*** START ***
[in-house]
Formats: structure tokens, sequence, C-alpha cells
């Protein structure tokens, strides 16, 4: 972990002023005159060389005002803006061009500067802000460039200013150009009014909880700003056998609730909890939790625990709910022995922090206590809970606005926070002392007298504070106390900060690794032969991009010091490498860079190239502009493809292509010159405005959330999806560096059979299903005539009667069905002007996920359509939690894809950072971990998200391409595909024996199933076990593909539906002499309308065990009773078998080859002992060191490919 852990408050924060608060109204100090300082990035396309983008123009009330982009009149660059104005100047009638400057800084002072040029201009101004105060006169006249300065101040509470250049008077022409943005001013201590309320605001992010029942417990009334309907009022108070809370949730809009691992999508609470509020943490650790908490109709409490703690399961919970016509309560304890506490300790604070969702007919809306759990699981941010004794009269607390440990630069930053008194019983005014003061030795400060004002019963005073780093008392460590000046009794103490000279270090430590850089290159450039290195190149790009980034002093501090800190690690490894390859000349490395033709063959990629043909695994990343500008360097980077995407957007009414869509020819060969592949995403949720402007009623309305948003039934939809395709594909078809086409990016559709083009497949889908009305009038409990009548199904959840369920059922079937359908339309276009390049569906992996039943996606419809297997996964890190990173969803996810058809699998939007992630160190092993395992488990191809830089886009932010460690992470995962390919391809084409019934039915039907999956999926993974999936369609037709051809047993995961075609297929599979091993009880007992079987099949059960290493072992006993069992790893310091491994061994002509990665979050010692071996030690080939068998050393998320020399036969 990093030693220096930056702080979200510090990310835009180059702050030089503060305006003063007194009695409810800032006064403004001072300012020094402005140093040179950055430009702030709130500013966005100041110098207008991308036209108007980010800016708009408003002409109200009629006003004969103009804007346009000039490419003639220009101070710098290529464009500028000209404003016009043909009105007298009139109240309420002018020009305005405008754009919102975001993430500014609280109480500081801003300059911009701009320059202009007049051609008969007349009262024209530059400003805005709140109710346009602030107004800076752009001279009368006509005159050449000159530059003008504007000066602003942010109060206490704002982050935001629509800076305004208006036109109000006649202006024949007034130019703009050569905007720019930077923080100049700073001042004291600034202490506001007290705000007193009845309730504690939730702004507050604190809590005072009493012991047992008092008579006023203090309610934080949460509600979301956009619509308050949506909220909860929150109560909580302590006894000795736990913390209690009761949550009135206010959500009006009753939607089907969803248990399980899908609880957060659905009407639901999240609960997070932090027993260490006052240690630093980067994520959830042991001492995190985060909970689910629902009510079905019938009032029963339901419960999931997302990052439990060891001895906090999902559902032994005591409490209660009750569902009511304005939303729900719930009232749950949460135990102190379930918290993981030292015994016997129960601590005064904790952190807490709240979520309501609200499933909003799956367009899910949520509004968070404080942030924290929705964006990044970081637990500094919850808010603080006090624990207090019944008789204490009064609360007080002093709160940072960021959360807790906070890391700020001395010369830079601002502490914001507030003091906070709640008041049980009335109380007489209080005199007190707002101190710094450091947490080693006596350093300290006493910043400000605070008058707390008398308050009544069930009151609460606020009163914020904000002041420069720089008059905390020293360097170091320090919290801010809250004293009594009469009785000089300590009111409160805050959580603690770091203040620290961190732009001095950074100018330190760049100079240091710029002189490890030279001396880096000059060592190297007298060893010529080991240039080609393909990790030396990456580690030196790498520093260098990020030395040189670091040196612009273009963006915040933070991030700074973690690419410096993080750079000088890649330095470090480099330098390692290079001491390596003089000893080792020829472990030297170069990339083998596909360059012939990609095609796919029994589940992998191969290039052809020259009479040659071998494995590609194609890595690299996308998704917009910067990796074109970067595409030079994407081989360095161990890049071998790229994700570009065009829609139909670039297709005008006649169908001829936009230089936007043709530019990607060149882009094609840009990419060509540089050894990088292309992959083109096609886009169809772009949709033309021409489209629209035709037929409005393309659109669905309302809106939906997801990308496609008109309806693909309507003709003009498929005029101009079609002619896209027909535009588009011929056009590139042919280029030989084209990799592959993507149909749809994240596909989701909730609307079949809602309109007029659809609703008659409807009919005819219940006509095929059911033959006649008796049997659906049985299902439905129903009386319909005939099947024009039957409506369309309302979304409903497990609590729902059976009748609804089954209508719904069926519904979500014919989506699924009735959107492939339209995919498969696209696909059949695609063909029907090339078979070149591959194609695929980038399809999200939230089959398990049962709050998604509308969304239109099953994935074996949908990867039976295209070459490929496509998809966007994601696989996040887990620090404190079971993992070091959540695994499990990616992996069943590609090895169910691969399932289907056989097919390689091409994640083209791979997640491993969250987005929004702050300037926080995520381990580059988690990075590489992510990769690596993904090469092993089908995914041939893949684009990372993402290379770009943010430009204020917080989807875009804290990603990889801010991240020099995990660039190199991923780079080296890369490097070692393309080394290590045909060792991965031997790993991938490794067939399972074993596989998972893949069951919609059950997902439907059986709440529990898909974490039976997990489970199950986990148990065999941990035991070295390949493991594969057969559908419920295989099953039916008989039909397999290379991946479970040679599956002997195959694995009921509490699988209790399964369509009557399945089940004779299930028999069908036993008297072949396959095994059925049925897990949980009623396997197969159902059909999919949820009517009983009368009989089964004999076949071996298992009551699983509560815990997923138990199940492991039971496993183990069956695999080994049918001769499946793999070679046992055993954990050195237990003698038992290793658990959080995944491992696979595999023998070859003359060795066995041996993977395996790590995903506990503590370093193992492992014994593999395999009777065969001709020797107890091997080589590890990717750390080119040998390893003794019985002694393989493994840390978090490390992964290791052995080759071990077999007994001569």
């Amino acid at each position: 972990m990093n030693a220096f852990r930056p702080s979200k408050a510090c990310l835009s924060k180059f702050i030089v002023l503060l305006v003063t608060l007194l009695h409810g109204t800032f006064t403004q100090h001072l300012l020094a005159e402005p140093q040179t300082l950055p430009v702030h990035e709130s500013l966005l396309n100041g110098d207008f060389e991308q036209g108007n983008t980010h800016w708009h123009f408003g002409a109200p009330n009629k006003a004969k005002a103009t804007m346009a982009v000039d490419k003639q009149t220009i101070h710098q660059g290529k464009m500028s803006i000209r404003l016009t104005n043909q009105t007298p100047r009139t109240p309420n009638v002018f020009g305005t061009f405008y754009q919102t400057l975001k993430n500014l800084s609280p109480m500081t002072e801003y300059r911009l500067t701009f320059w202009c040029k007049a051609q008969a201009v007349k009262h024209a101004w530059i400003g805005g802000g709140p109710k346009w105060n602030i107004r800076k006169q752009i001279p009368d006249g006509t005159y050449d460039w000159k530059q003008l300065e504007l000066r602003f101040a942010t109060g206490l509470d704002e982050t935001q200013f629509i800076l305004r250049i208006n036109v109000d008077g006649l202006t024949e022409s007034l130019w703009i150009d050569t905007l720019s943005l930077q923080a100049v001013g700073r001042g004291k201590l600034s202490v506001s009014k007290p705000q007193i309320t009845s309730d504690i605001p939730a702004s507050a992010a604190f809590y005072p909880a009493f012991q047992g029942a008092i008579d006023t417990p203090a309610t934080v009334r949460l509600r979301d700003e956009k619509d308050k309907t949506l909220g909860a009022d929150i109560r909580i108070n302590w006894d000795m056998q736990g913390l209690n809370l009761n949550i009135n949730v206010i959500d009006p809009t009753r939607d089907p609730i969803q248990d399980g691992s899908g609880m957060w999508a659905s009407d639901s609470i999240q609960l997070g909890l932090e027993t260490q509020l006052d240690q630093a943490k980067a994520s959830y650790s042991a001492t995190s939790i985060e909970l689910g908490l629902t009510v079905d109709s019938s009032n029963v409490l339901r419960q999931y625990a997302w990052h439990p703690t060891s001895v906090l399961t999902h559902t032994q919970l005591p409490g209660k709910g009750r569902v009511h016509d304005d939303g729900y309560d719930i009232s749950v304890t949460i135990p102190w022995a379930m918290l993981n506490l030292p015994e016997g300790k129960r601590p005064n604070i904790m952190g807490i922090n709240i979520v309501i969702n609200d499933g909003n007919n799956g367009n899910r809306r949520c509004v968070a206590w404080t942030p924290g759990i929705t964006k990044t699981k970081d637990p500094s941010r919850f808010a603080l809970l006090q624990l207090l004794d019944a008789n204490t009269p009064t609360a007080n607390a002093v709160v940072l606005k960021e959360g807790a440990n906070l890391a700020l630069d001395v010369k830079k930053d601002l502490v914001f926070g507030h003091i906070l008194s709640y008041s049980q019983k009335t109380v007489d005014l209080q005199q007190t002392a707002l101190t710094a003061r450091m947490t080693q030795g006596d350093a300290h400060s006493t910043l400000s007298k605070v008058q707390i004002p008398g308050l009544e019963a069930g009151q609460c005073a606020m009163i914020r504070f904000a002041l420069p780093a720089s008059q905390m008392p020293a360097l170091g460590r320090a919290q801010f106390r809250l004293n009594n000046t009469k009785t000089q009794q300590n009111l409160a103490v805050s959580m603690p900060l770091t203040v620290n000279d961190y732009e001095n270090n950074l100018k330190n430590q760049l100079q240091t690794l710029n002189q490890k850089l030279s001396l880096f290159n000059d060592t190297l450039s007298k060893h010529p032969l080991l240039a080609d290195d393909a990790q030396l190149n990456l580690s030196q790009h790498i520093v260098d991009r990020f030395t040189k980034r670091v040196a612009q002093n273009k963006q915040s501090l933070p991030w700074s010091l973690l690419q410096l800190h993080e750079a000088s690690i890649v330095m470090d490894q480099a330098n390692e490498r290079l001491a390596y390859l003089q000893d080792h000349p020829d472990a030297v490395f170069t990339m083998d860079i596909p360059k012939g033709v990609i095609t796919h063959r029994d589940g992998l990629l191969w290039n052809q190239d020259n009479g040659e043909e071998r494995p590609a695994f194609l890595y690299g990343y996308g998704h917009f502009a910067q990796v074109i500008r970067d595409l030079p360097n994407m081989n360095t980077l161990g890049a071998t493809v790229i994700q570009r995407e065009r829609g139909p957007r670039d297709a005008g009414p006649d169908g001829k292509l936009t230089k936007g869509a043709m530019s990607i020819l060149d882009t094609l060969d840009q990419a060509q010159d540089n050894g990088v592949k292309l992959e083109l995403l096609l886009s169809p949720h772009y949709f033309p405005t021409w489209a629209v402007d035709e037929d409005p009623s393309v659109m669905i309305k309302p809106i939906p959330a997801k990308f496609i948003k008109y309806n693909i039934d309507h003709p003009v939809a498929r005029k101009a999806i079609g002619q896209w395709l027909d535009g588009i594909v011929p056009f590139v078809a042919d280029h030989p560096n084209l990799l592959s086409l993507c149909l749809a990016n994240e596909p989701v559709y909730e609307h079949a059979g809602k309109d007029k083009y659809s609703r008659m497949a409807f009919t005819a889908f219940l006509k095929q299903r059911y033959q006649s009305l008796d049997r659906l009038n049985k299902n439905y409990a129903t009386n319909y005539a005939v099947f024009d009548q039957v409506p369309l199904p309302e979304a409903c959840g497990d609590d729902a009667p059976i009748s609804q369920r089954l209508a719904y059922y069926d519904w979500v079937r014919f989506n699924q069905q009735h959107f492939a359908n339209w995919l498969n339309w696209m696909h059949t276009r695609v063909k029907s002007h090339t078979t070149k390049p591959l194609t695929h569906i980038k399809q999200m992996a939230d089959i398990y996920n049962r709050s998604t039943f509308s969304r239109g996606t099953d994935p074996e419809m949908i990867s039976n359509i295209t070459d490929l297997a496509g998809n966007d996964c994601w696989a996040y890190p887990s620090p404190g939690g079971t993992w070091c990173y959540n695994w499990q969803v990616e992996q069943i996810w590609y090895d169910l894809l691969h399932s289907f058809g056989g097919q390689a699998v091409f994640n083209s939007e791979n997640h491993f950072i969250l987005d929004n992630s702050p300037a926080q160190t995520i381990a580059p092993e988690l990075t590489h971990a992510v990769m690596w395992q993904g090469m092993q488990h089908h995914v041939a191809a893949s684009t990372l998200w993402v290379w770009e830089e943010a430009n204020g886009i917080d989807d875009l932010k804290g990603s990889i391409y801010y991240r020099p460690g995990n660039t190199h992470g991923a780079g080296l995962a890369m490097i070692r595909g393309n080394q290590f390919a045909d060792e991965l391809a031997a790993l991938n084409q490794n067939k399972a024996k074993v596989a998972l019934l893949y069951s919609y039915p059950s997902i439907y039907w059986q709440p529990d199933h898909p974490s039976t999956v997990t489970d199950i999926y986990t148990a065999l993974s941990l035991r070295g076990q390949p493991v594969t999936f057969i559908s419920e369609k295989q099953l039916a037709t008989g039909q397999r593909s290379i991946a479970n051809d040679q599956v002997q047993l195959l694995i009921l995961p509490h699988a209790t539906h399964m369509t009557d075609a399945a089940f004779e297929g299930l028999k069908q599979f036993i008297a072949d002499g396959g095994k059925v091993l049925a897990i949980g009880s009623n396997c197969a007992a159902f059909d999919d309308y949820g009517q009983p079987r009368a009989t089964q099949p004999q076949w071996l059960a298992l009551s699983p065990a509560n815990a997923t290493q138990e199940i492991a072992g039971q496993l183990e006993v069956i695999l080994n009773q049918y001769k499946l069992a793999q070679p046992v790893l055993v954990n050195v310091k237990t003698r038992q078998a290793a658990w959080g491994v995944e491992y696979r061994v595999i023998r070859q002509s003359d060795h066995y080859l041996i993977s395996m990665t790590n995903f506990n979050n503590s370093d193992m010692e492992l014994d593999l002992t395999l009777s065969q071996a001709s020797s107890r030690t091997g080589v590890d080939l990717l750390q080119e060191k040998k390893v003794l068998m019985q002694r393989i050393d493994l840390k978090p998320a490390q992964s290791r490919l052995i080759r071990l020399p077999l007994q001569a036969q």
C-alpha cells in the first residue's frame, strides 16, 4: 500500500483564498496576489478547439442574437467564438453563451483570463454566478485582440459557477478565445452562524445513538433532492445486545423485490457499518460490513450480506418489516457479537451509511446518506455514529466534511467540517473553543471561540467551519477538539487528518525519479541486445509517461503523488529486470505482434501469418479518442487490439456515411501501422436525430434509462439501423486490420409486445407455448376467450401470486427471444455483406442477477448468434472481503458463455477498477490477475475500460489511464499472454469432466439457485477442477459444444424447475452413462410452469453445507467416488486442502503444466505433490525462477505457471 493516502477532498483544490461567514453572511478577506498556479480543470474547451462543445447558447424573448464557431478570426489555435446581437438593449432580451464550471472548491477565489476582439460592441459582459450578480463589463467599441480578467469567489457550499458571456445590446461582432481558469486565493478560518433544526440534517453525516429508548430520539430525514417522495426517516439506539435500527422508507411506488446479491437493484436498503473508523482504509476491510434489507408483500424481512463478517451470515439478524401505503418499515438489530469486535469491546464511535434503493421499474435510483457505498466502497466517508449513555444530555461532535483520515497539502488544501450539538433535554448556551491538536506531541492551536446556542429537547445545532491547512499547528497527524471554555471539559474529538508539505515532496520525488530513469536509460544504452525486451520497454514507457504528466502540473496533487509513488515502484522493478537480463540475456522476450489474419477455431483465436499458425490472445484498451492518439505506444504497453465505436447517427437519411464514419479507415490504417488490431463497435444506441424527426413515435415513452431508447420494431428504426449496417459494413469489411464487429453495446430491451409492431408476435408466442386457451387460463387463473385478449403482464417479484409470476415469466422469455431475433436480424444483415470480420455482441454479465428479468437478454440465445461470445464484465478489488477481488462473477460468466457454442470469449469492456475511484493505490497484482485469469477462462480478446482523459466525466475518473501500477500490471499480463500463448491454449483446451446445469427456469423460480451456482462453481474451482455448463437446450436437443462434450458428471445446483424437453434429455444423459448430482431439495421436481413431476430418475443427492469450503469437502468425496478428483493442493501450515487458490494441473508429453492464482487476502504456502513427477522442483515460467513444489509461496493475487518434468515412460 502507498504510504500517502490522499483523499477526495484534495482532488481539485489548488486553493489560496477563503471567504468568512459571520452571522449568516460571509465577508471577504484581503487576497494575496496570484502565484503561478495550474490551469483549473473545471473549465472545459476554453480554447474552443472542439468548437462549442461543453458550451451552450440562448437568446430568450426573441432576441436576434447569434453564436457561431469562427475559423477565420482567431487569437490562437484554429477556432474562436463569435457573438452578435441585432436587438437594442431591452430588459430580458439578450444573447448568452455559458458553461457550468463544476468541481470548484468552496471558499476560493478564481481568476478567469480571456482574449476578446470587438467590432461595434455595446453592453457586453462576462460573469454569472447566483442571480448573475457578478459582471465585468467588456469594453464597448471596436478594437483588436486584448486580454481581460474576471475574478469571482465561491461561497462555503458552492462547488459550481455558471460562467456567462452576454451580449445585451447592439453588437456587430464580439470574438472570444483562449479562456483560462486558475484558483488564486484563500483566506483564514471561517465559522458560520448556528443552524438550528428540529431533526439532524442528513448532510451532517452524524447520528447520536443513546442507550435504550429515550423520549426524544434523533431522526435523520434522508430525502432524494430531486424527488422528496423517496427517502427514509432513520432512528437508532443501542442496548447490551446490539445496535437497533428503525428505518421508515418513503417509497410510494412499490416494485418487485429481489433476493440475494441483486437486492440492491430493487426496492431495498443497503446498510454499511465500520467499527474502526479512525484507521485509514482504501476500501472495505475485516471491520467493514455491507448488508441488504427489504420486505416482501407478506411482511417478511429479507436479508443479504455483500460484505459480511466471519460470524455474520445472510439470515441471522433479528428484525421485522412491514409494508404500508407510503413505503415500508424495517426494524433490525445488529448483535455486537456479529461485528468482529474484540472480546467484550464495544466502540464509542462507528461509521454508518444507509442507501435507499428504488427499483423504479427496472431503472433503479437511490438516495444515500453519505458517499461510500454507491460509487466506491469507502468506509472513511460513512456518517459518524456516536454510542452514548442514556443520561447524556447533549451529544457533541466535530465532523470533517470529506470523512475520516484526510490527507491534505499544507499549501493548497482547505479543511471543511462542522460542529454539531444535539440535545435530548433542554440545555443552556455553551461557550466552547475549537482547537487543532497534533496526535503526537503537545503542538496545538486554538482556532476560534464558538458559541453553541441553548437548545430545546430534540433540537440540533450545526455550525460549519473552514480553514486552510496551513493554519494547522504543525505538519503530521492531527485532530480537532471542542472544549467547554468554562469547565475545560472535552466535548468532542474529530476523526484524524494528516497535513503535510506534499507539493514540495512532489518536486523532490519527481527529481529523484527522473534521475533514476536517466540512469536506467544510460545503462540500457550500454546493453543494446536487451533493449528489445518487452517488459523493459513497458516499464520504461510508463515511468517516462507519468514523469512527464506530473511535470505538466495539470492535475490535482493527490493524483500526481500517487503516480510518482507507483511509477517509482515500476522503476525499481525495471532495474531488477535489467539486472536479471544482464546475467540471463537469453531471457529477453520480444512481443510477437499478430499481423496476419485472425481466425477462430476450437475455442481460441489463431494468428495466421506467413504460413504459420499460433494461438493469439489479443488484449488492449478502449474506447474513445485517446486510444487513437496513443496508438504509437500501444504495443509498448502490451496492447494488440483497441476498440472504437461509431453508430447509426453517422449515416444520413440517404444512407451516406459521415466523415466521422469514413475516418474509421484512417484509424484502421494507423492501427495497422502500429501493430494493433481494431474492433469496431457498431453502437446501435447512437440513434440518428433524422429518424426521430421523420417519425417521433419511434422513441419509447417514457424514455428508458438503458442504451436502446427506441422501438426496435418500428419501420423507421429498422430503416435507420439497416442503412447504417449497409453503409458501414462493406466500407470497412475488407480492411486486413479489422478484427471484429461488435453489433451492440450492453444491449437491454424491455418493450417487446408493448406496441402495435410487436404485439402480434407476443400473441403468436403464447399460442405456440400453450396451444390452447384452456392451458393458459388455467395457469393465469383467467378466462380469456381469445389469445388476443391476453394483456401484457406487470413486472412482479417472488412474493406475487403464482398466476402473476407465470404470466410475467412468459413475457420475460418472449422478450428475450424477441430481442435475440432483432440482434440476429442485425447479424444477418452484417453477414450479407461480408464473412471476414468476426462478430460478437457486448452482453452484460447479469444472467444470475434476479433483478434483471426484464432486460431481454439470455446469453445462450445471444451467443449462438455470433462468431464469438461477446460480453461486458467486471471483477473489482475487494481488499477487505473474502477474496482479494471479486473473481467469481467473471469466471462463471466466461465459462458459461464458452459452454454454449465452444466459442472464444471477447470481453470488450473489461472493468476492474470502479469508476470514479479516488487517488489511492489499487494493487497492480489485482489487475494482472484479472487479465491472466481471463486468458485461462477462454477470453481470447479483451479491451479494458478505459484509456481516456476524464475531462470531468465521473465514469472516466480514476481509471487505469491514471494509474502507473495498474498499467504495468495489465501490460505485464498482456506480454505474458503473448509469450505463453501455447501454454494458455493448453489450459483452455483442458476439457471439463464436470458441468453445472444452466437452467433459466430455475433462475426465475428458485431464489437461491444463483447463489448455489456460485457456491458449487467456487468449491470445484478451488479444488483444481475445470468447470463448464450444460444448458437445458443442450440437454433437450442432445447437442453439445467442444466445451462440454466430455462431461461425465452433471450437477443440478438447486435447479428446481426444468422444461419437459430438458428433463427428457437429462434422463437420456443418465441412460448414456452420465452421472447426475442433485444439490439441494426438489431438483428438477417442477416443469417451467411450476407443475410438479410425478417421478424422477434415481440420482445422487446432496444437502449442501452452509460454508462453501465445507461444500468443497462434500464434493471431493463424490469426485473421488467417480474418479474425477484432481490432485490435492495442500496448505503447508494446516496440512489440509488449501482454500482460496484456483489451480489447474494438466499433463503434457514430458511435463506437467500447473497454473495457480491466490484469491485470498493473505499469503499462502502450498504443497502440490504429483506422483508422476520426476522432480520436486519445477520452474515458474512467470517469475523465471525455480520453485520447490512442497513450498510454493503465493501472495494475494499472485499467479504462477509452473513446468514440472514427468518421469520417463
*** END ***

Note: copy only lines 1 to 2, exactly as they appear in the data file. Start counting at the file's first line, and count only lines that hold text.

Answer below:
[in-house]
Formats: structure tokens, sequence, C-alpha cells